We are in a new age of yoga teaching where Zoom, Skype, Insta-Stories and FB Live rule. As for now, yoga studios are temporarily closed and face-to-face classes are no longer an option, leaving online yoga as the only way forward.
So, how do you transition a primarily physical profession to the desk(top)? How do you go from being Zoom novice to Youtube extraordinaire?
The answer? A mixture of research, some preparation and good old determination. Here are my top pieces of advice to get you going.
Before doing anything, check your insurance policy covers you to teach yoga online. While many policies will cover virtual classes, these come with varying conditions and requirements. Below are just a few of the areas you will need to address with your insurance provider.
Are you insured to teach live classes? Is there a limit to the number of students you can teach? Are you covered for pre-recorded videos? Can you share your classes via Instagram Stories?
Let’s talk tech.
You will need to select a platform to host your classes. Your decision will depend on whether you want to live-stream your classes or share them as pre-recorded videos.
Live-streaming most resembles in-person classes, in that it allows you to interact with your students in real-time. For this reason, live-classes are often considered to be more engaging than pre-recorded sessions where there is not the same degree of student-teacher interaction. The most popular online platforms for yoga classes are Zoom, Skype, Facebook Live and Namastream.
Alternatively, Youtube, Vimeo and Dropbox are ideal for posting pre-recorded videos for your students to access whenever suits them. Record your class content, upload the video and voila - the class is ready to send out to your students.
It’s all in the set-up.
High-quality audio and visual are everything when creating a good online experience. You want your students to be able to see you - all of you - regardless of the asana pose you are demonstrating. This may require adjusting the placement of your recording device (pre-class of course), and even purchasing a wide-screen camera if necessary. A good solution to prevent your upper half disappearing in Tree Pose is to position the camera further back in your “home” studio.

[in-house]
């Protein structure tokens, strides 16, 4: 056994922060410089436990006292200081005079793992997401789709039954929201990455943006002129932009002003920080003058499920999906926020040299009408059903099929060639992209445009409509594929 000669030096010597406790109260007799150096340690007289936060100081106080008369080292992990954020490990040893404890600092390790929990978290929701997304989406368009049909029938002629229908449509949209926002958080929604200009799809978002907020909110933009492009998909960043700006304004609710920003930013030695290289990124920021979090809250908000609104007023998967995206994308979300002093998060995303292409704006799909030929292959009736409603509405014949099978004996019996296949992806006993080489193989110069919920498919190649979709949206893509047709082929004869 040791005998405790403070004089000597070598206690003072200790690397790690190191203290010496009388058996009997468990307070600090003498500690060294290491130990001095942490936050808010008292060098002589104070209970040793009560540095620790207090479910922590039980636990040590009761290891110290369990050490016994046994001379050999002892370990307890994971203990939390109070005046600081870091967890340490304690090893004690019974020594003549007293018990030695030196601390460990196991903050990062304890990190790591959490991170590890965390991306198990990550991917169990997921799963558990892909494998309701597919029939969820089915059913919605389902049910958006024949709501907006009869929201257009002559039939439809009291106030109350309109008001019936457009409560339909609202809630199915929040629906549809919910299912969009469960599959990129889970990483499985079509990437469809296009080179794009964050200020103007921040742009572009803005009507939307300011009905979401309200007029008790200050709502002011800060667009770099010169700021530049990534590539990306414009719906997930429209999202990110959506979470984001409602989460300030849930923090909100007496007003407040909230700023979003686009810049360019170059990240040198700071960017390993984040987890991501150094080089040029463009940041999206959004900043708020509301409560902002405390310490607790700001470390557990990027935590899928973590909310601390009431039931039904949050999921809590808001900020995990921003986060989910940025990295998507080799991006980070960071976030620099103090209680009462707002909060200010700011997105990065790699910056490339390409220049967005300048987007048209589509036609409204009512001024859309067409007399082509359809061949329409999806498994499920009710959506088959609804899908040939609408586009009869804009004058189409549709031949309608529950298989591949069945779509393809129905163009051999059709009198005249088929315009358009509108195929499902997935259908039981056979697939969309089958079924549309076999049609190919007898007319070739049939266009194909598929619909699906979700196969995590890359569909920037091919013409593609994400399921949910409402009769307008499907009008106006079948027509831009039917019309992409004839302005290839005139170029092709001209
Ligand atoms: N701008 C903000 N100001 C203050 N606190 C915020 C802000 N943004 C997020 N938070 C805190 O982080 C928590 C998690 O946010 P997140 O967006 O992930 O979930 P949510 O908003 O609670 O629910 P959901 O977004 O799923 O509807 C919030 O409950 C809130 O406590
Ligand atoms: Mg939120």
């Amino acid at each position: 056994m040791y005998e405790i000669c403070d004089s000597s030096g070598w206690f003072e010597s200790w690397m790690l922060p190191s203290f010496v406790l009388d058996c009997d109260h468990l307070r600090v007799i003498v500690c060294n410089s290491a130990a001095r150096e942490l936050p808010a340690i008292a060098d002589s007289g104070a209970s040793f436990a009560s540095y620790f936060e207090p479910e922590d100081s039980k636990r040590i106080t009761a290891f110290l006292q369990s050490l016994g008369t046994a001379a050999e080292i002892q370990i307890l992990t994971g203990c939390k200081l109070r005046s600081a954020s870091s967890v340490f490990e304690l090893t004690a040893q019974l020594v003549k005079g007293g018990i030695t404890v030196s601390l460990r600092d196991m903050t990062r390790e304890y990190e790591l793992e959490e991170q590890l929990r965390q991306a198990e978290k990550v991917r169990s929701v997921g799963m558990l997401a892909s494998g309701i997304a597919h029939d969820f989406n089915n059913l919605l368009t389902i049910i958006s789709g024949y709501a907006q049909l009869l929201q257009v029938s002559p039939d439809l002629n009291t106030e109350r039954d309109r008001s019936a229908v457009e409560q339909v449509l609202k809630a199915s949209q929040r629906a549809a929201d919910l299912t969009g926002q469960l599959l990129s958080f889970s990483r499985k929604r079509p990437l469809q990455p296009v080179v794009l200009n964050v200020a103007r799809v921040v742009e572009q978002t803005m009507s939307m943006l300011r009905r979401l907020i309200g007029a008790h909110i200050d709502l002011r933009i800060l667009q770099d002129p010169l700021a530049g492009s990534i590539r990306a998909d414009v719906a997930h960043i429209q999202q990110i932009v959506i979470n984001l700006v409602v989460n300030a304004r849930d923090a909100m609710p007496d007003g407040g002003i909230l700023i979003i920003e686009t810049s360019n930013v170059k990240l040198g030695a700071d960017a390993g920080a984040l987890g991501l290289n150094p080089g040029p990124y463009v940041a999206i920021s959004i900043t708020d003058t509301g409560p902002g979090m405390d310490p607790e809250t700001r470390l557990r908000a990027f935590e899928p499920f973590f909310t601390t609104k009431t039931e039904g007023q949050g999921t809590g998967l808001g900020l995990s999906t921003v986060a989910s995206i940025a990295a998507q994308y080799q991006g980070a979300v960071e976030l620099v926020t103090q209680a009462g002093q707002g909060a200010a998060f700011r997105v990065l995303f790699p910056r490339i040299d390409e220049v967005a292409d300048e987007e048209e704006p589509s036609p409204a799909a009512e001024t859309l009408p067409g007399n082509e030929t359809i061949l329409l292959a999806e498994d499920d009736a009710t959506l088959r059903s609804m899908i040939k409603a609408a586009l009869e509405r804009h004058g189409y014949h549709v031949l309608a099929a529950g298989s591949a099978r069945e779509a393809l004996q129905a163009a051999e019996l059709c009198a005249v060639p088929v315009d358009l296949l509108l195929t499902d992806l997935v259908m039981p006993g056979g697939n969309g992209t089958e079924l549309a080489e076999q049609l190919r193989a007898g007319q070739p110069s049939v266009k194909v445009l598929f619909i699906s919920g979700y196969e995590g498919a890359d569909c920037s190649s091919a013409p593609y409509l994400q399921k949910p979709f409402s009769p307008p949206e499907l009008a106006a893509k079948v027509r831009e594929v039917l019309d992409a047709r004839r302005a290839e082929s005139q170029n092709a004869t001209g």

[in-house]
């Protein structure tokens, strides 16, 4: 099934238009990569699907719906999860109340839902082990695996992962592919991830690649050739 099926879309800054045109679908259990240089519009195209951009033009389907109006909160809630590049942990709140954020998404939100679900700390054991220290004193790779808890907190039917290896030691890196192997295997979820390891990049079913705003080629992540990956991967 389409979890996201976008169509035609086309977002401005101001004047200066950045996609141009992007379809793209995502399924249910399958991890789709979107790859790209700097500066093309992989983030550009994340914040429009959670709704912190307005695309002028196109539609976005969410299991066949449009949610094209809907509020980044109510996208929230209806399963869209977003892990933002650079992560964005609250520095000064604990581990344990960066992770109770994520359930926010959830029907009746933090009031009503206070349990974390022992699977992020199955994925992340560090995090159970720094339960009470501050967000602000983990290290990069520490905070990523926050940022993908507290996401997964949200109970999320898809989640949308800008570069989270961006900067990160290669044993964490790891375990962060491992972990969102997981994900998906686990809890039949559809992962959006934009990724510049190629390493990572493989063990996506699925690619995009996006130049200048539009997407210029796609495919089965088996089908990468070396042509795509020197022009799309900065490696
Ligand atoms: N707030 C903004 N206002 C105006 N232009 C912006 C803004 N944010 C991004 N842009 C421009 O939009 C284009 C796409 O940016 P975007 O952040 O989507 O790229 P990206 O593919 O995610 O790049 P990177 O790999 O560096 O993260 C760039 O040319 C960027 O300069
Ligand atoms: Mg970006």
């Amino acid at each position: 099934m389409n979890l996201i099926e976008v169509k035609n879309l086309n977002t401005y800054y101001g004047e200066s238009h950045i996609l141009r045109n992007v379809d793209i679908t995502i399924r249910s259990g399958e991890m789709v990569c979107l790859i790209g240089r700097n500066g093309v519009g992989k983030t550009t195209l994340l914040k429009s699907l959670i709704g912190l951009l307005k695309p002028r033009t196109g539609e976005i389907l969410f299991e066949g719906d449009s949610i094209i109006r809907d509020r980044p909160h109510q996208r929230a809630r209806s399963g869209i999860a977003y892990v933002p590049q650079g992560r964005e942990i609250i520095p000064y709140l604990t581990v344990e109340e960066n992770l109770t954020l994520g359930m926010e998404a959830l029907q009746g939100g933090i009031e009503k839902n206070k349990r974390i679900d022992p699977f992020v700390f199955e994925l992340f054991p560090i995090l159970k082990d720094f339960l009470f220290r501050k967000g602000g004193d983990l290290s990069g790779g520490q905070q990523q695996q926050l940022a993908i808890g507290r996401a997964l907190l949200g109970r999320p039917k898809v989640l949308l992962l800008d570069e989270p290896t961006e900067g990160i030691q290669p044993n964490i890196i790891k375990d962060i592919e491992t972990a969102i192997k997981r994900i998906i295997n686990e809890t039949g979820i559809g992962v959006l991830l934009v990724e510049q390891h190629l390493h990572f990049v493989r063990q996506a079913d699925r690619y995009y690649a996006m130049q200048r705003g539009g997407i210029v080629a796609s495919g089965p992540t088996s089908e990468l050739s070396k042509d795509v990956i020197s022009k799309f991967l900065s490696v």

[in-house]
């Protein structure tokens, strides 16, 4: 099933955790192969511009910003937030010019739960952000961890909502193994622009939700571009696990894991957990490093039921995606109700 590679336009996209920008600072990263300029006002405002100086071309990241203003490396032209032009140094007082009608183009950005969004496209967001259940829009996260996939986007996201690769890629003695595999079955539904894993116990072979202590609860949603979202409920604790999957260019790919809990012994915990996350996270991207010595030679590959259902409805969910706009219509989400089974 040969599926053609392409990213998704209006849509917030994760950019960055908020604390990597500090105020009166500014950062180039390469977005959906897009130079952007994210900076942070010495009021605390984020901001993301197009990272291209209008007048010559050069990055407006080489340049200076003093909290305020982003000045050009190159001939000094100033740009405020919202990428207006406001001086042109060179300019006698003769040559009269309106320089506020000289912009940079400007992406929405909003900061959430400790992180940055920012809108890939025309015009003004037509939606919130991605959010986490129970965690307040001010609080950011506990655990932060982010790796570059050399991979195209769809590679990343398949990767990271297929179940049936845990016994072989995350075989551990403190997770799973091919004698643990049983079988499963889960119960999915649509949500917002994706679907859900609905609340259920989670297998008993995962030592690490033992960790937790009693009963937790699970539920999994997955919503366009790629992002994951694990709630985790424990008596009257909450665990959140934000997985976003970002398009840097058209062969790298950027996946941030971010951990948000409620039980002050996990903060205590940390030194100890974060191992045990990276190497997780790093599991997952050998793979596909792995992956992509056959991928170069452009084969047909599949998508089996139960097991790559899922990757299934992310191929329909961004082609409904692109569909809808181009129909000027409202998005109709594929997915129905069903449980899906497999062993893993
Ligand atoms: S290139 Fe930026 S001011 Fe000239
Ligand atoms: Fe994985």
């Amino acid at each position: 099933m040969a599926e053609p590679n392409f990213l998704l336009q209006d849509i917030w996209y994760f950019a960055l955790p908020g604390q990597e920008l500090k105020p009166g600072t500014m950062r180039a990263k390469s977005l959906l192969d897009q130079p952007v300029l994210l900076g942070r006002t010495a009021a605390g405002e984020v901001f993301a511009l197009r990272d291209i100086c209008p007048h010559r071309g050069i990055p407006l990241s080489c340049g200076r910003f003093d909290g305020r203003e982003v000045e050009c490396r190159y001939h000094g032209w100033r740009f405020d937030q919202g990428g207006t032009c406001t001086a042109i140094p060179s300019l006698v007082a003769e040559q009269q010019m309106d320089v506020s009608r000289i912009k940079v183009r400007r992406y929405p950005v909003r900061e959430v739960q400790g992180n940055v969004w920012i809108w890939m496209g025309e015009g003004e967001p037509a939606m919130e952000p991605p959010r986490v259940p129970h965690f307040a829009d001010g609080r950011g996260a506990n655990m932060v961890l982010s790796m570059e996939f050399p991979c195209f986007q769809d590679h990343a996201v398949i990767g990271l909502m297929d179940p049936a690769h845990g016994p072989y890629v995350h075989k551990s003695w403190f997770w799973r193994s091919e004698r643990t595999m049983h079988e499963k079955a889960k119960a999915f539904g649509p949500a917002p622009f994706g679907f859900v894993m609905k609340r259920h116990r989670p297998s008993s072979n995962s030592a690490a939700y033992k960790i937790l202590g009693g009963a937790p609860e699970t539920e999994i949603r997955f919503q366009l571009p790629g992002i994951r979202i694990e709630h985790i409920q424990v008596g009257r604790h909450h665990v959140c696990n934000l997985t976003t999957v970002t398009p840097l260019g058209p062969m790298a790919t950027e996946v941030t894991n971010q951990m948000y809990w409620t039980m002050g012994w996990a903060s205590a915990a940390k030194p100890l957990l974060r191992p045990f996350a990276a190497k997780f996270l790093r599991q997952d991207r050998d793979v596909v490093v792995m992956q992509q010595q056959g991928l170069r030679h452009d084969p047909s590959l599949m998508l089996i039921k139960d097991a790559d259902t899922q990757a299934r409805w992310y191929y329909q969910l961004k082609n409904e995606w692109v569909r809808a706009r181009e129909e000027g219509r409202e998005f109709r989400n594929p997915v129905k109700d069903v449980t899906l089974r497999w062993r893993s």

If you do have to move your laptop or smartphone in order to be seen, consider investing in a headset or clip-on mic. This will allow you to move freely throughout the class without jeopardising the noise quality and prevent any mishaps (that’s savasana, not trikonasana). Likewise, if you are playing music, keep the volume down to ensure it is you, not Xavier Rudd’s sweet tones, that your students are listening to.
Finally, do not overlook the aesthetics of your online setup. While this may seem superficial, creating a clean, light and uncluttered space to practice will help relax your students. Endeavour to replicate the studio environment by using bright lighting and simple decorations. Much as you would for a “normal” class, you want the environment to be inviting and calming space for your students.
When in class.
Now that your home studio is set up, it’s now time to start the class. Schedule a time, invite your students and begin!
One of the benefits of Zoom is the Waiting Room, a virtual holding space which allows you to accept each student into the class individually. This not only prevents any uninvited entries, but also enables you to greet each student as you would in a “real-life” class. You can leave the Waiting Room doors open for up to 5 minutes to allow for any latecomers while the rest of the class settles down. After that, the “classroom” doors are essentially locked to avoid potential disruptions. If you are not a Zoom convert, it is still worthwhile following this limited time-window system.
Ideally, you want to run your e-class as you would an “in-person” session. Check for any injuries and suggest relevant modifications when necessary, say the queues clearly and demonstrate where needed. Get comfortable with speaking to the screen, or rope in a lockdown buddy to attend the class if you feel more comfortable instructing a “real” person. This is particularly relevant if your students decide to turn off their camera. It can be difficult to teach to a blank screen, so get creative with it - even if that means guiding some nicely arranged cushions through sun salutations.
Background music is a useful addition to your online classes, however, poor connection or audio quality can cause crackling or muffled tones that is jarring for students. One way to overcome this is to send your students a playlist that they can start when the class begins. Put your students on mute so as not to be distracting to others. Please be aware that, if you do opt for a subtle soundtrack, you will need a music license.
Feedback is your friend.
Student feedback has never been more valuable. As you shift to teaching online ask the class what is - and isn’t - working. Can they clearly hear and see you? Is the class schedule still suitable for everyone? Do they prefer pre-recorded or live classes? The responses will help inform and grow your online business.
This is a strange and challenging time for all of us, students included. They do not expect you to have perfected the art of teaching online, and neither should you. Be generous with yourself and laugh when things do not quite go to plan. Even the pro’s don’t get it right 100% of the time.
Written by: Melissa Albarran, from Yoga Alliance Professionals (yogaallianceprofessionals.org)